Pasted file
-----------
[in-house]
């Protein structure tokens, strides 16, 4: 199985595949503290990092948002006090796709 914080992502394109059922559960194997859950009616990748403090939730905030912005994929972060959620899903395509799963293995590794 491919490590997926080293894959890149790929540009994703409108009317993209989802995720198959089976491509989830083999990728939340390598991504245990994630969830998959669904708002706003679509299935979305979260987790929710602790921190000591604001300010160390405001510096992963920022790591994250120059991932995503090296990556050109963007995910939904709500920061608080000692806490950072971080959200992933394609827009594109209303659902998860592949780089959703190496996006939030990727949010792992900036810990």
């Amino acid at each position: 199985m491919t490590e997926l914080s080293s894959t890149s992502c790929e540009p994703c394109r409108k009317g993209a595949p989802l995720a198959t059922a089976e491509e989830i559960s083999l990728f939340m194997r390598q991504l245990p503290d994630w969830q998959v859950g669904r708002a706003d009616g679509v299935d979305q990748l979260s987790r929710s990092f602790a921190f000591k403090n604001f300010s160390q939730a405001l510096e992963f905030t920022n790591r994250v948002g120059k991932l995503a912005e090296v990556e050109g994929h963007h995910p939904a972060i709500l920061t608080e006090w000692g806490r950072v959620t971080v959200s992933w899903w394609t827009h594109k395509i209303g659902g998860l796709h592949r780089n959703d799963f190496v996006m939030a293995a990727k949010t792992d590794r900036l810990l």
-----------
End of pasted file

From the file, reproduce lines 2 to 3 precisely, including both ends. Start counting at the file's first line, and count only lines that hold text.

């Protein structure tokens, strides 16, 4: 199985595949503290990092948002006090796709 914080992502394109059922559960194997859950009616990748403090939730905030912005994929972060959620899903395509799963293995590794 491919490590997926080293894959890149790929540009994703409108009317993209989802995720198959089976491509989830083999990728939340390598991504245990994630969830998959669904708002706003679509299935979305979260987790929710602790921190000591604001300010160390405001510096992963920022790591994250120059991932995503090296990556050109963007995910939904709500920061608080000692806490950072971080959200992933394609827009594109209303659902998860592949780089959703190496996006939030990727949010792992900036810990």
């Amino acid at each position: 199985m491919t490590e997926l914080s080293s894959t890149s992502c790929e540009p994703c394109r409108k009317g993209a595949p989802l995720a198959t059922a089976e491509e989830i559960s083999l990728f939340m194997r390598q991504l245990p503290d994630w969830q998959v859950g669904r708002a706003d009616g679509v299935d979305q990748l979260s987790r929710s990092f602790a921190f000591k403090n604001f300010s160390q939730a405001l510096e992963f905030t920022n790591r994250v948002g120059k991932l995503a912005e090296v990556e050109g994929h963007h995910p939904a972060i709500l920061t608080e006090w000692g806490r950072v959620t971080v959200s992933w899903w394609t827009h594109k395509i209303g659902g998860l796709h592949r780089n959703d799963f190496v996006m939030a293995a990727k949010t792992d590794r900036l810990l």